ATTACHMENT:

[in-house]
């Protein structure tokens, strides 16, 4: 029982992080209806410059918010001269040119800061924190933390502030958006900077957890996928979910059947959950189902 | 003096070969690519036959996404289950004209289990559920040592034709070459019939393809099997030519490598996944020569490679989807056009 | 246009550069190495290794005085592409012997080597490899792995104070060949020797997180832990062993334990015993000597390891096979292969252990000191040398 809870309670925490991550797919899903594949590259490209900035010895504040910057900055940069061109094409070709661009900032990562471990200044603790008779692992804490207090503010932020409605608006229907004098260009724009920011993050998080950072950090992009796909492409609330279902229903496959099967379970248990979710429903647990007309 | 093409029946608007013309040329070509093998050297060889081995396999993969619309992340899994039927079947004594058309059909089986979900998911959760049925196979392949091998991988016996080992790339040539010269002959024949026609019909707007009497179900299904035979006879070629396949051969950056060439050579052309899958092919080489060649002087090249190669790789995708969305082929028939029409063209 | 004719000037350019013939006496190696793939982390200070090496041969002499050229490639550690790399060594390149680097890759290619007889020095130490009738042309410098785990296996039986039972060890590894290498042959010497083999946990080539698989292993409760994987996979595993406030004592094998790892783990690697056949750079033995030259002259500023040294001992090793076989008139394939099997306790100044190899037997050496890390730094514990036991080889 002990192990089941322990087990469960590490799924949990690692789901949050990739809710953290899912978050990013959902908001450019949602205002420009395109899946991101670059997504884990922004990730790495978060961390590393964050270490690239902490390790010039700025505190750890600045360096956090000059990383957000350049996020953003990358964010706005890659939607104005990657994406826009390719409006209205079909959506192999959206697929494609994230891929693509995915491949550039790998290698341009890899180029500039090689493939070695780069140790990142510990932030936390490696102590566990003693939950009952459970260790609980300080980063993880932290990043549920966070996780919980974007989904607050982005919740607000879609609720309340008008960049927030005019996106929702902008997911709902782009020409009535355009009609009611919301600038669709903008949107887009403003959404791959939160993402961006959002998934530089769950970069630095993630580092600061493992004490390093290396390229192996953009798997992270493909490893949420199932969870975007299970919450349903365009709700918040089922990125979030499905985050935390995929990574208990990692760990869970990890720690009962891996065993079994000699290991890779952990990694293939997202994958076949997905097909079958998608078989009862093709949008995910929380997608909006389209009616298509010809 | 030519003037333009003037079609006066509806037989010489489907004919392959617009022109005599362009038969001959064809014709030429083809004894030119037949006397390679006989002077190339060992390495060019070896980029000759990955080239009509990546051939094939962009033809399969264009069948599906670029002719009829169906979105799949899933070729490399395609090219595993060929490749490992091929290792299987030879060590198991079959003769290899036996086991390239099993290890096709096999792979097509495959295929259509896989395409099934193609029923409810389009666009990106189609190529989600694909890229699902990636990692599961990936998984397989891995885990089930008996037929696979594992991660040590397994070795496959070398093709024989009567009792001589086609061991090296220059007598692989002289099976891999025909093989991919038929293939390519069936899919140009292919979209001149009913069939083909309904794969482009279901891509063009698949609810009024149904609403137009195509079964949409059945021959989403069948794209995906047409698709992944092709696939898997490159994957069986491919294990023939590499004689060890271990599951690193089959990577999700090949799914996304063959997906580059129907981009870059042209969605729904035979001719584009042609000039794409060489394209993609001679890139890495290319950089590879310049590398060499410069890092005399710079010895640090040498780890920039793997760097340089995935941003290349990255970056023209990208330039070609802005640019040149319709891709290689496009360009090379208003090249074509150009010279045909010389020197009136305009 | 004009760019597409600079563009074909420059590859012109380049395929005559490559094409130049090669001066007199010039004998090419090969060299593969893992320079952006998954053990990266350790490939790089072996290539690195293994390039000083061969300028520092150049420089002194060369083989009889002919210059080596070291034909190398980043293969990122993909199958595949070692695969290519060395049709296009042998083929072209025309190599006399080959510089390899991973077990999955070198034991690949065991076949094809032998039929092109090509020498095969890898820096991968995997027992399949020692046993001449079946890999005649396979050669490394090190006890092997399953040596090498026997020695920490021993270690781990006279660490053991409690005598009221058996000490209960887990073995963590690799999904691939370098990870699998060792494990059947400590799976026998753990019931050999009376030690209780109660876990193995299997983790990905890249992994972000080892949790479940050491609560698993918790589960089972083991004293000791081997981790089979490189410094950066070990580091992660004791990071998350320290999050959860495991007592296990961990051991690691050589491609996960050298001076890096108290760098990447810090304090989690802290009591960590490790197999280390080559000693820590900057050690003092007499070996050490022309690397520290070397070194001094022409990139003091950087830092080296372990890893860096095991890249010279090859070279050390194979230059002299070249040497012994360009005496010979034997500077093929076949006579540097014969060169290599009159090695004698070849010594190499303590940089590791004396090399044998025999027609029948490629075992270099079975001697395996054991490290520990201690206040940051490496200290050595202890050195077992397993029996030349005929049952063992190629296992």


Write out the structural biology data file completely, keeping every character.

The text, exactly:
[in-house]
């Protein structure tokens, strides 16, 4: 029982992080209806410059918010001269040119800061924190933390502030958006900077957890996928979910059947959950189902 | 003096070969690519036959996404289950004209289990559920040592034709070459019939393809099997030519490598996944020569490679989807056009 | 246009550069190495290794005085592409012997080597490899792995104070060949020797997180832990062993334990015993000597390891096979292969252990000191040398 809870309670925490991550797919899903594949590259490209900035010895504040910057900055940069061109094409070709661009900032990562471990200044603790008779692992804490207090503010932020409605608006229907004098260009724009920011993050998080950072950090992009796909492409609330279902229903496959099967379970248990979710429903647990007309 | 093409029946608007013309040329070509093998050297060889081995396999993969619309992340899994039927079947004594058309059909089986979900998911959760049925196979392949091998991988016996080992790339040539010269002959024949026609019909707007009497179900299904035979006879070629396949051969950056060439050579052309899958092919080489060649002087090249190669790789995708969305082929028939029409063209 | 004719000037350019013939006496190696793939982390200070090496041969002499050229490639550690790399060594390149680097890759290619007889020095130490009738042309410098785990296996039986039972060890590894290498042959010497083999946990080539698989292993409760994987996979595993406030004592094998790892783990690697056949750079033995030259002259500023040294001992090793076989008139394939099997306790100044190899037997050496890390730094514990036991080889 002990192990089941322990087990469960590490799924949990690692789901949050990739809710953290899912978050990013959902908001450019949602205002420009395109899946991101670059997504884990922004990730790495978060961390590393964050270490690239902490390790010039700025505190750890600045360096956090000059990383957000350049996020953003990358964010706005890659939607104005990657994406826009390719409006209205079909959506192999959206697929494609994230891929693509995915491949550039790998290698341009890899180029500039090689493939070695780069140790990142510990932030936390490696102590566990003693939950009952459970260790609980300080980063993880932290990043549920966070996780919980974007989904607050982005919740607000879609609720309340008008960049927030005019996106929702902008997911709902782009020409009535355009009609009611919301600038669709903008949107887009403003959404791959939160993402961006959002998934530089769950970069630095993630580092600061493992004490390093290396390229192996953009798997992270493909490893949420199932969870975007299970919450349903365009709700918040089922990125979030499905985050935390995929990574208990990692760990869970990890720690009962891996065993079994000699290991890779952990990694293939997202994958076949997905097909079958998608078989009862093709949008995910929380997608909006389209009616298509010809 | 030519003037333009003037079609006066509806037989010489489907004919392959617009022109005599362009038969001959064809014709030429083809004894030119037949006397390679006989002077190339060992390495060019070896980029000759990955080239009509990546051939094939962009033809399969264009069948599906670029002719009829169906979105799949899933070729490399395609090219595993060929490749490992091929290792299987030879060590198991079959003769290899036996086991390239099993290890096709096999792979097509495959295929259509896989395409099934193609029923409810389009666009990106189609190529989600694909890229699902990636990692599961990936998984397989891995885990089930008996037929696979594992991660040590397994070795496959070398093709024989009567009792001589086609061991090296220059007598692989002289099976891999025909093989991919038929293939390519069936899919140009292919979209001149009913069939083909309904794969482009279901891509063009698949609810009024149904609403137009195509079964949409059945021959989403069948794209995906047409698709992944092709696939898997490159994957069986491919294990023939590499004689060890271990599951690193089959990577999700090949799914996304063959997906580059129907981009870059042209969605729904035979001719584009042609000039794409060489394209993609001679890139890495290319950089590879310049590398060499410069890092005399710079010895640090040498780890920039793997760097340089995935941003290349990255970056023209990208330039070609802005640019040149319709891709290689496009360009090379208003090249074509150009010279045909010389020197009136305009 | 004009760019597409600079563009074909420059590859012109380049395929005559490559094409130049090669001066007199010039004998090419090969060299593969893992320079952006998954053990990266350790490939790089072996290539690195293994390039000083061969300028520092150049420089002194060369083989009889002919210059080596070291034909190398980043293969990122993909199958595949070692695969290519060395049709296009042998083929072209025309190599006399080959510089390899991973077990999955070198034991690949065991076949094809032998039929092109090509020498095969890898820096991968995997027992399949020692046993001449079946890999005649396979050669490394090190006890092997399953040596090498026997020695920490021993270690781990006279660490053991409690005598009221058996000490209960887990073995963590690799999904691939370098990870699998060792494990059947400590799976026998753990019931050999009376030690209780109660876990193995299997983790990905890249992994972000080892949790479940050491609560698993918790589960089972083991004293000791081997981790089979490189410094950066070990580091992660004791990071998350320290999050959860495991007592296990961990051991690691050589491609996960050298001076890096108290760098990447810090304090989690802290009591960590490790197999280390080559000693820590900057050690003092007499070996050490022309690397520290070397070194001094022409990139003091950087830092080296372990890893860096095991890249010279090859070279050390194979230059002299070249040497012994360009005496010979034997500077093929076949006579540097014969060169290599009159090695004698070849010594190499303590940089590791004396090399044998025999027609029948490629075992270099079975001697395996054991490290520990201690206040940051490496200290050595202890050195077992397993029996030349005929049952063992190629296992």